- The Washington Times - Sunday, September 22, 2019


Hunter Biden’s sweetheart foreign business deals are creating a big problem for his father’s presidential campaign, providing powerful ammunition for President Trump and for Democratic rivals running on anti-establishment and anti-corruption platforms.

Former Vice President Joseph R. Biden has deflected questions about alleged self-dealing when he was in the White House and his son served on the board of a Ukrainian gas company. He fired back with claims that Mr. Trump was the one who abused Oval Office power by asking Kyiv to open a corruption investigation.

“I have never spoken to my son about his overseas business dealings. Here’s what I know: Trump should be investigated,” Mr. Biden snapped at reporters Saturday on the campaign trail in Des Moines, Iowa.

But Hunter Biden’s plum job in Ukraine raised eyebrows in Washington and around the world as soon as he landed it in 2014 during the height of tensions over the Russian annexation of Crimea after seizing the territory from Ukraine.

“The appointment of the vice president’s son to a Ukrainian oil board looks nepotistic at best, nefarious at worst,” The Washington Post’s Adam Taylor wrote at the time.

SEE ALSO: Lindsey Graham calls for Biden-Ukraine Justice Department probe

Hunter Biden, 49, is a Yale-educated lawyer. His drug use and romantic romps have been fodder for the tabloids for years.

The Navy Reserves booted him from the service for testing positive for cocaine in February 2014, a month before was hired by the Ukraine oil company.

Months later, when the story went public, Hunter Biden said he was “embarrassed” that his drug use resulted in an administrative discharge from the military.

“I respect the Navy’s decision. With the love and support of my family, I’m moving forward,” he said.

In July, he explained to The New Yorker magazine that he began dating Hallie Biden, the widow of his deceased brother Beau, after going on a crack cocaine binge.

The cozy arrangement for Hunter Biden in Ukraine underscores the former vice president’s standing as a creature of the political establishment whose family benefited from inside-the-Beltway perks.

The narrative plays directly into the hands of Sen. Elizabeth Warren of Massachusetts, whose crusade against Washington corruption has helped make her the leading alternative to Mr. Biden for the Democratic presidential nomination.

“Too many politicians in both parties have convinced themselves that playing the money-for-influence game is the only way to get things done,” Ms. Warren said recently at a massive campaign rally in New York. “No more business as usual. Let’s attack the corruption head-on.”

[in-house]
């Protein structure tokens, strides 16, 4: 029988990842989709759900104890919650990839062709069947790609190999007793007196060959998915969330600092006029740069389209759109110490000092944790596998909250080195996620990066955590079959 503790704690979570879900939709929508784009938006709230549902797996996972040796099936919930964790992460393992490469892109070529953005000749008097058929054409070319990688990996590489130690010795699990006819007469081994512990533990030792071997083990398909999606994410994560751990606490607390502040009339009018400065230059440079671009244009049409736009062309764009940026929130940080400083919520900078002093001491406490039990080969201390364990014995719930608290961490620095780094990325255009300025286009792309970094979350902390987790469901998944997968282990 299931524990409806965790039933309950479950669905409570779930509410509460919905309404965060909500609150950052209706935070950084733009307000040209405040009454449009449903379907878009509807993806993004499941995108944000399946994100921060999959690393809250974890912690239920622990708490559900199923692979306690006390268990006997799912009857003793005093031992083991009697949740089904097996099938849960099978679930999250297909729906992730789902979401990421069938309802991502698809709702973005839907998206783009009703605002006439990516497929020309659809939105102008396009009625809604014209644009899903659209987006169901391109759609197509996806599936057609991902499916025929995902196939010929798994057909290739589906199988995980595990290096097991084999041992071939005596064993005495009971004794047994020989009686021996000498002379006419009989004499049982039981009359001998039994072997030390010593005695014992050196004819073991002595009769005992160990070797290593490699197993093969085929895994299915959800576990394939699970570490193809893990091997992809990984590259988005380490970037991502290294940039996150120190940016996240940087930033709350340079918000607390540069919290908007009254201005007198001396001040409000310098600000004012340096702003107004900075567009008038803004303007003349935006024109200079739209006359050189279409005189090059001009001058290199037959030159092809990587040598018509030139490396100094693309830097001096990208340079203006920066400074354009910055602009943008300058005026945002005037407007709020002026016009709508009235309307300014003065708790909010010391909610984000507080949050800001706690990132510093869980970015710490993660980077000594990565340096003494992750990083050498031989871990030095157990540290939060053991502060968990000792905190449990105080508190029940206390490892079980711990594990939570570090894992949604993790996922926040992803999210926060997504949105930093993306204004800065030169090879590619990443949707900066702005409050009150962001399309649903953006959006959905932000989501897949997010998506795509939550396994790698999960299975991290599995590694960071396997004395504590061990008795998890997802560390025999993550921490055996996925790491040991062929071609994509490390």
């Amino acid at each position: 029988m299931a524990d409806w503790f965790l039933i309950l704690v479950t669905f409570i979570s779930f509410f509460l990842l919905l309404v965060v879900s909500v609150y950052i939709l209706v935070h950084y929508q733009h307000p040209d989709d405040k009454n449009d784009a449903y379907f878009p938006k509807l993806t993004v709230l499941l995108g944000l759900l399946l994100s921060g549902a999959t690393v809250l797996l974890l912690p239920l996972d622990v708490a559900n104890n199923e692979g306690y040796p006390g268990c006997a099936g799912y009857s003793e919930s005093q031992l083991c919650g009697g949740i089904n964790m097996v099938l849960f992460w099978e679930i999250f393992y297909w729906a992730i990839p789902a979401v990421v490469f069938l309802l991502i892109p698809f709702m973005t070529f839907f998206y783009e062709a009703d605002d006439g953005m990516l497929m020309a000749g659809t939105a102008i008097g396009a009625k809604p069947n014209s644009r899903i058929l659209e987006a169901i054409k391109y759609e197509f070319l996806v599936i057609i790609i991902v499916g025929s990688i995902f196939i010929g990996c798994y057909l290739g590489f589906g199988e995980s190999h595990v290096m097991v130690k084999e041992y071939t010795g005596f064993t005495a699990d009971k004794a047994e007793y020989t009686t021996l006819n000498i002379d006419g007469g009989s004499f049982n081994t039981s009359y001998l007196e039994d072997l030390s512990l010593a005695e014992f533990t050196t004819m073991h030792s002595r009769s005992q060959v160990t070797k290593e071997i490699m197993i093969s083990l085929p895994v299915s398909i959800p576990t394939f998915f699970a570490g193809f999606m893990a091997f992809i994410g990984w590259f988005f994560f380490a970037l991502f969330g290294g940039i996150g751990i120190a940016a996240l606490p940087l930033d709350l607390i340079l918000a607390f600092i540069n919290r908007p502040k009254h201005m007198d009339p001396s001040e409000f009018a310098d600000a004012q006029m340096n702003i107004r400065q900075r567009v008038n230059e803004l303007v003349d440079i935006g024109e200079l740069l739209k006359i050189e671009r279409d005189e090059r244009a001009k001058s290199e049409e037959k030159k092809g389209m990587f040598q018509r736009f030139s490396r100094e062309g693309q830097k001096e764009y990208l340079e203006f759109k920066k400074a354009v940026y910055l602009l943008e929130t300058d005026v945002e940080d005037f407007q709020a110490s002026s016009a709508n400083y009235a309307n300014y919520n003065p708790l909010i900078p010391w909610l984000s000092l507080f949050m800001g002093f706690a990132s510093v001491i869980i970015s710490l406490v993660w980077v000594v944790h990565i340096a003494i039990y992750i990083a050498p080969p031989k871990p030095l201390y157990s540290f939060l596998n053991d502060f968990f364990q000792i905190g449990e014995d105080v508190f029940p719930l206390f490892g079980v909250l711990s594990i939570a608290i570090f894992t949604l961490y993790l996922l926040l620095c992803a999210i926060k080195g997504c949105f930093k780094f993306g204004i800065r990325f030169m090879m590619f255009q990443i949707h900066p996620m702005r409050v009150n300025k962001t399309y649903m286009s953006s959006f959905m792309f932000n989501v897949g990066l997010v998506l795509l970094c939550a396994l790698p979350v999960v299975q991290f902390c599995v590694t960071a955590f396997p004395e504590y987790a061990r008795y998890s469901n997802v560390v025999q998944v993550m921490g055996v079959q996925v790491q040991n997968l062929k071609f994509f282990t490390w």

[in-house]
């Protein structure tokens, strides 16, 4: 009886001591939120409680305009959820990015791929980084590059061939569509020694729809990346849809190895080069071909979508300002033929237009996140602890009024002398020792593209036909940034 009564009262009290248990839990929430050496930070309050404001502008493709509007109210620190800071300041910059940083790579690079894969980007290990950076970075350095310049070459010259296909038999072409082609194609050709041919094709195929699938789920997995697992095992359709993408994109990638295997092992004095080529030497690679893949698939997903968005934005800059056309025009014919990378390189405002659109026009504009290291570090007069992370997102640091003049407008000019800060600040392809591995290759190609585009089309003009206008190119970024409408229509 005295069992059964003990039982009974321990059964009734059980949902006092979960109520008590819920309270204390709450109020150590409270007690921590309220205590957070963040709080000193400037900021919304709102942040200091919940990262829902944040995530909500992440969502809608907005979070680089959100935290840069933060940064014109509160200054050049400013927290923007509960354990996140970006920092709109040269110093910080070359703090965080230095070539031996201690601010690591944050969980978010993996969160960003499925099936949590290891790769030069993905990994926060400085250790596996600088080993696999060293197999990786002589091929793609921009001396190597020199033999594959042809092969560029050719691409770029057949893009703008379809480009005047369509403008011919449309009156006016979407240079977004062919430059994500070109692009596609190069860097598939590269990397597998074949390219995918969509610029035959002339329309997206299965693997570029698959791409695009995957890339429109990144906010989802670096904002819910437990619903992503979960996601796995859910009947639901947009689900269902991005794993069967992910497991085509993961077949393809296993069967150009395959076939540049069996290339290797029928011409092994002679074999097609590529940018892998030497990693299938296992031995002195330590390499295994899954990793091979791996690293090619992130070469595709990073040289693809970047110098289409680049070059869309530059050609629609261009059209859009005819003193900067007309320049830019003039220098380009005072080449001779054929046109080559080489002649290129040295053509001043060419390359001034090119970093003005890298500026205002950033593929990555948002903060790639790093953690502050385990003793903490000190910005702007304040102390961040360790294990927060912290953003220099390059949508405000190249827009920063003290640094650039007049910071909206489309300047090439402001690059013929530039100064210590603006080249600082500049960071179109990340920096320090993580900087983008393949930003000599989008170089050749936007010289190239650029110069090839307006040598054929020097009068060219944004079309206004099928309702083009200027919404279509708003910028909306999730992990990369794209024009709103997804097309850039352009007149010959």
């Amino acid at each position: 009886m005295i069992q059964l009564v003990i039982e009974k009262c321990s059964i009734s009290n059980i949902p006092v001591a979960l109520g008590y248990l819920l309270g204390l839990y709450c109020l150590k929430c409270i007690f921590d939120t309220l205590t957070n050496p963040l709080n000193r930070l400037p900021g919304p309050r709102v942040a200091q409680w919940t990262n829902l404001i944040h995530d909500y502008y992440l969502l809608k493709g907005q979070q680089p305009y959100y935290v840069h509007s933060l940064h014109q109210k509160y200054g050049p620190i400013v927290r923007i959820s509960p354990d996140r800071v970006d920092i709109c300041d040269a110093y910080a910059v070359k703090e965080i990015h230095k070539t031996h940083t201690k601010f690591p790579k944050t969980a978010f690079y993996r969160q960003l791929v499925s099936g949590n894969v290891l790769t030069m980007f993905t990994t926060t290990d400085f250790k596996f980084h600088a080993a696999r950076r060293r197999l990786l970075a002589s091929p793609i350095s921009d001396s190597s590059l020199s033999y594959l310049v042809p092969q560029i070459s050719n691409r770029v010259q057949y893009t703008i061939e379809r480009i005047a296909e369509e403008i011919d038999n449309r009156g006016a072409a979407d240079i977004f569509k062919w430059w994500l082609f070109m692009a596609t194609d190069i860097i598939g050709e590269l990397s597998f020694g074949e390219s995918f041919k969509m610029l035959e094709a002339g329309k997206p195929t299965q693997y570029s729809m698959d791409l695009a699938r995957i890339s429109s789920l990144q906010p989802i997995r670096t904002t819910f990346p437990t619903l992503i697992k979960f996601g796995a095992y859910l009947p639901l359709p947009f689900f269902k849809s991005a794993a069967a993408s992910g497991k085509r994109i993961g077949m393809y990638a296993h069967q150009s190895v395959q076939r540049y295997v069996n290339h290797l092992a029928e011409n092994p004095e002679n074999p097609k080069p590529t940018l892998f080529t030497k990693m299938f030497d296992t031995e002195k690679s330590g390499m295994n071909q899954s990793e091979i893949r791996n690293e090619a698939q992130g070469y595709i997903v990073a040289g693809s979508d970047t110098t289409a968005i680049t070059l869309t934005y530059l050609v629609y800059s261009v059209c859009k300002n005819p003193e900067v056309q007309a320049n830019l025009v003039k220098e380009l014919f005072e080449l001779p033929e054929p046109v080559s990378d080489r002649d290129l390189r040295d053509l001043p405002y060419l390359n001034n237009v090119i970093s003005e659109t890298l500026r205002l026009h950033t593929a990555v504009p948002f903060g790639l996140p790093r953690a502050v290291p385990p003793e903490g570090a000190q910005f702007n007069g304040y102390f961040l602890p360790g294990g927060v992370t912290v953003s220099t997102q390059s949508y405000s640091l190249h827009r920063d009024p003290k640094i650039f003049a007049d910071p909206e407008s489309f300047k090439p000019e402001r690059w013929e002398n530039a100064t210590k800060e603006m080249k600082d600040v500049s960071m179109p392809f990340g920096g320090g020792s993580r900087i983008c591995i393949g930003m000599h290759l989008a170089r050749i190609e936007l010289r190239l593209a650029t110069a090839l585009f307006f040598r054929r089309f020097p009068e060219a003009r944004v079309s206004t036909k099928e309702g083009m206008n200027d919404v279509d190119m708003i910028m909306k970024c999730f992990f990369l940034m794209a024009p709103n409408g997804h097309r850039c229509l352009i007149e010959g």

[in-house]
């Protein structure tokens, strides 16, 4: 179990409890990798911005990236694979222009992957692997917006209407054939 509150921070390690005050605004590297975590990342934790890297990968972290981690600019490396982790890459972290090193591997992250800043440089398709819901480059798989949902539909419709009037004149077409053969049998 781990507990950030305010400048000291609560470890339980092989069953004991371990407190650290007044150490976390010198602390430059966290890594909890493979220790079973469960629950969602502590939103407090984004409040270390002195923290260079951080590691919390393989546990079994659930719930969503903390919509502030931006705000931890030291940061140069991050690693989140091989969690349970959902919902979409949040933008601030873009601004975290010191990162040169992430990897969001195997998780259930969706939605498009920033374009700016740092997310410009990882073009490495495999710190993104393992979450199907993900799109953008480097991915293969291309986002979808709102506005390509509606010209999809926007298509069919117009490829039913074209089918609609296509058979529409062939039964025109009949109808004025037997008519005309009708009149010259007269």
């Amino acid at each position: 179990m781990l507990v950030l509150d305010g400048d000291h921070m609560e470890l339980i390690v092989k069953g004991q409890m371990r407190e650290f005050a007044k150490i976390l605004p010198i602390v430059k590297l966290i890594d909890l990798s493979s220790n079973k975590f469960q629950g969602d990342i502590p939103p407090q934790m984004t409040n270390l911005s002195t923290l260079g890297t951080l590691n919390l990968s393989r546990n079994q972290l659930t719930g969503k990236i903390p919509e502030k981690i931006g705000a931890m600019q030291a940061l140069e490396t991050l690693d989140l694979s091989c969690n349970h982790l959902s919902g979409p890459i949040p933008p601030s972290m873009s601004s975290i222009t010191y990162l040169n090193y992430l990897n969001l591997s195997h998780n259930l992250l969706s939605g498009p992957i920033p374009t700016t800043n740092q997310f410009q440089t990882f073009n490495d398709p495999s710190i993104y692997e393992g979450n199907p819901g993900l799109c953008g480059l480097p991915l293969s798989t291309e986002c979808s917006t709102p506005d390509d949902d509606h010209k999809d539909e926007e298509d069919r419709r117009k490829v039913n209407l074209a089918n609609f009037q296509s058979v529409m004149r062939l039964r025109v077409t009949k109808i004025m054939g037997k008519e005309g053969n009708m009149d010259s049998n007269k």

If the nomination race becomes a contest between Mr. Biden and Ms. Warren, which appears increasingly likely, then Mr. Biden will have to answer more questions about his son and Ukraine.

The appearance of impropriety worsened in 2016 when the then-vice president visited Kyiv and threatened to withhold $1 billion in U.S. loan guarantees unless the country’s leaders fired Ukraine’s chief prosecutor for purported corruption.

The prosecutor also happened to be investigating Ukrainian gas company Burisma Holdings, where Hunter Biden sat on the board and ran the company’s legal unit.

Mr. Trump and his private attorney, former New York Mayor Rudolph W. Giuliani, acknowledged that they had been asking Kyiv to look into possible corruption involving the Bidens. They insist it is a legitimate request.

“Vice President Biden did a terrible thing the way he put it,” Mr. Trump told reporters Sunday. “I’m not looking to hurt him with respect to his son. … Joe’s got a lot of problems. Joe’s got enough problems. But what he said was a terrible thing.”

He described Mr. Biden’s action three years ago in Kyiv as a quid pro quo.

“It was an offer. It was beyond an offer,” Mr. Trump said. “It was something where he said, ‘I’m not going to give billions of dollars to Ukraine unless they remove this prosecutor, and they removed the prosecutor supposedly in one hour.’”

Ironically, Mr. Trump and Mr. Biden are accusing each other of the same thing: using White House power against Ukraine for personal gain.

Last week, most news organizations were focused on accusations from a U.S. intelligence community whistleblower who accused Mr. Trump of misconduct for pressuring Kyiv privately to investigate the Biden family’s dealings in Ukraine.

Reporters might not be able to keep ignoring the Biden-Ukraine corruption angle.

Senate Judiciary Committee Chairman Lindsey Graham, South Carolina Republican, called Sunday for a Justice Department investigation of the Biden-Ukraine connection.

The investigation should be as far-reaching and aggressive as the Russia probe that targeted Mr. Trump’s 2016 campaign, Mr. Graham said.

“Joe Biden said everybody’s looked at this and found nothing. Who is everybody? Nobody has looked at the Ukraine and the Bidens,” Mr. Graham said on Fox News’ “Sunday Morning Futures.”

“There is enough smoke here,” he said. “Was there a relationship between the vice president’s family and the Ukraine business world that was inappropriate? I don’t know. Somebody other than me needs to look at it, and I don’t trust the media to get to the bottom of it.”

He demanded that the investigation extend to Ukraine’s possible involvement in the 2016 election, including leaking information that discredited Trump campaign chairman Paul Manafort and contributed to his conviction for tax and bank fraud as a result of the Russia probe.

“Can you imagine if this was the Trump family doing business like this?” Mr. Graham said. “I like Joe Biden. I like him a lot. But you can’t have it both ways here.”

• S.A. Miller can be reached at smiller@washingtontimes.com.

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